How does one go about henna-ing?  Simple. Follow the instructions recommended by your particular henna supplier. Usually, there’s quite a bit of sit-around-and-wait time, while the henna does its thing.

Image via Unsplash/Tim de Groot

Do we think henna is worth its weight wait?  I think Kristie would answer that with a resounding, “Yes.”  She did say, however, that it can take up to three days for the henna color to oxidize completely, so if you look like a Weasley for a couple of days, don’t freak out.  I didn’t press for details: her hair has obviously darkened and she’s happy with the results.

I don’t know yet if my hair will have the same degree of henna-success as Kristie’s.  It’s too early to tell, because I see my henna experience in terms of a Three Act Story (there’s the Ibsen connection, after all).  The First Act opens with me, unhappy, searching for salvation from my chemical colorant and its brassy-tinted results.  Enter henna, to the rescue!  Exit, brassy tones!  Actually, they haven’t completely vanished–the henna color is brighter where the brassiness was strongest, so I’ll be happier when the last traces of my chemical dalliance are gone.  Which leads me to …  Act Two: all henna, all the time.  I’m looking forward to this part of the story, when the last vestiges of my chemically-damaged hair have been clipped away and I can relax in my healthy, happy, warm brown-ness.  Act Three: I don’t know when or if I will reach this act, but my long-term plan is to let my hair go au naturel (sparkling strands of wisdom and all), once I’ve tired of henna or its plant-based colorant buddies–if I ever tire of henna and company.

What review would we give Henna?  If Henna were a play, I think Kristie and I would each give it four stars.  It might even deserve a standing ovation–I’ll let you know my feelings on that once I see how the story ends.  Hopefully, it’ll come to a much happier conclusion than Hedda Gabbler did.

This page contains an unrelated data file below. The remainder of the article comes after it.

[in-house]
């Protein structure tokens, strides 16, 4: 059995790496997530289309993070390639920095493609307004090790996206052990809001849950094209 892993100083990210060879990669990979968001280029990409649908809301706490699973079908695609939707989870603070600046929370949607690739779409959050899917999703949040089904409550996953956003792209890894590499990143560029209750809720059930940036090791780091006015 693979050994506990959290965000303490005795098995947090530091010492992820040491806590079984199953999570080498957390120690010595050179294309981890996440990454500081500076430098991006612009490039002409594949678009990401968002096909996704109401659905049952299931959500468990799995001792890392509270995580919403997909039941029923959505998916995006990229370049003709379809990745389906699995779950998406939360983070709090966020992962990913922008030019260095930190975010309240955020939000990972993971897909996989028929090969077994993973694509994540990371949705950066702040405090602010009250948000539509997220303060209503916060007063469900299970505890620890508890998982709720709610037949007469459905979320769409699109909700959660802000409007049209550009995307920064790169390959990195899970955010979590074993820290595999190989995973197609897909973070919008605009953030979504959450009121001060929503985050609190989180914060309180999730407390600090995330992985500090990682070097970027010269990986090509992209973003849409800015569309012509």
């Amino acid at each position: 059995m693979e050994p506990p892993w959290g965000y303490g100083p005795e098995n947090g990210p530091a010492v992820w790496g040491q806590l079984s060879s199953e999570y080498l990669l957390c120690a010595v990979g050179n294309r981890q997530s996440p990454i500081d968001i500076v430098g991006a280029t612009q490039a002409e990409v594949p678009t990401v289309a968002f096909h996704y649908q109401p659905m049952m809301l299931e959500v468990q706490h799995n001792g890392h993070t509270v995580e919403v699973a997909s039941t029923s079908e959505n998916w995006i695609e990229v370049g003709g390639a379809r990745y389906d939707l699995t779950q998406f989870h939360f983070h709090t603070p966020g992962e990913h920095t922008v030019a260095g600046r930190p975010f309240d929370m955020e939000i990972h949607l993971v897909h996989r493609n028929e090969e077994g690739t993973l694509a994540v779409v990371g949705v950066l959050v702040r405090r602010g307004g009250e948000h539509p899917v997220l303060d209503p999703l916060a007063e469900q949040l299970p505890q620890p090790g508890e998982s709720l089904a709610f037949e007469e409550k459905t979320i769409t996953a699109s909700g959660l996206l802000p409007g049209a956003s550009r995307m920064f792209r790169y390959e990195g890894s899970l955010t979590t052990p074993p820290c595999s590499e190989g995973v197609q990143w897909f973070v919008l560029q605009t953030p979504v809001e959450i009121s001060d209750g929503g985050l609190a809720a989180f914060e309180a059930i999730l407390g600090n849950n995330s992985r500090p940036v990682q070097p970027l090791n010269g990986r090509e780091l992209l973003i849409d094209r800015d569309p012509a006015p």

* As always, this blog post is meant to act as a reference only.  If you decide to start coloring with henna, please do your research, find a reputable dealer, and then follow their specific instructions.  Also, if you’ve been using a chemical colorant on your hair, it is highly recommended that you wait at least 6-8 weeks before using henna.  If, on the other hand, you’d like to switch from using henna to a chemical colorant, you should again wait 6-8 weeks or more to do so and be warned: since the henna can wear off gradually and at uneven rates, the chemical colorant’s results may be unpredictable, especially if it’s combined with something else, like indigo.  (Hint: indigo + bleach = green hair.) I don’t plan on returning to using chemical colorants, so I’m not too concerned about this part.  Whatever you decide, good luck and happy, healthy hair to you!

 

1 ping

  1. […] Due to health concerns and the fact that chemical colorants don’t like my hair, I switched to coloring it with a combination of henna, indigo and amla powder.  I’ve been getting a lot of compliments on the color, which is a warm brown/auburn, and my hair is shinier than ever.  For more details on my henna experience, please check out my previous Henna Gabber blog post. […]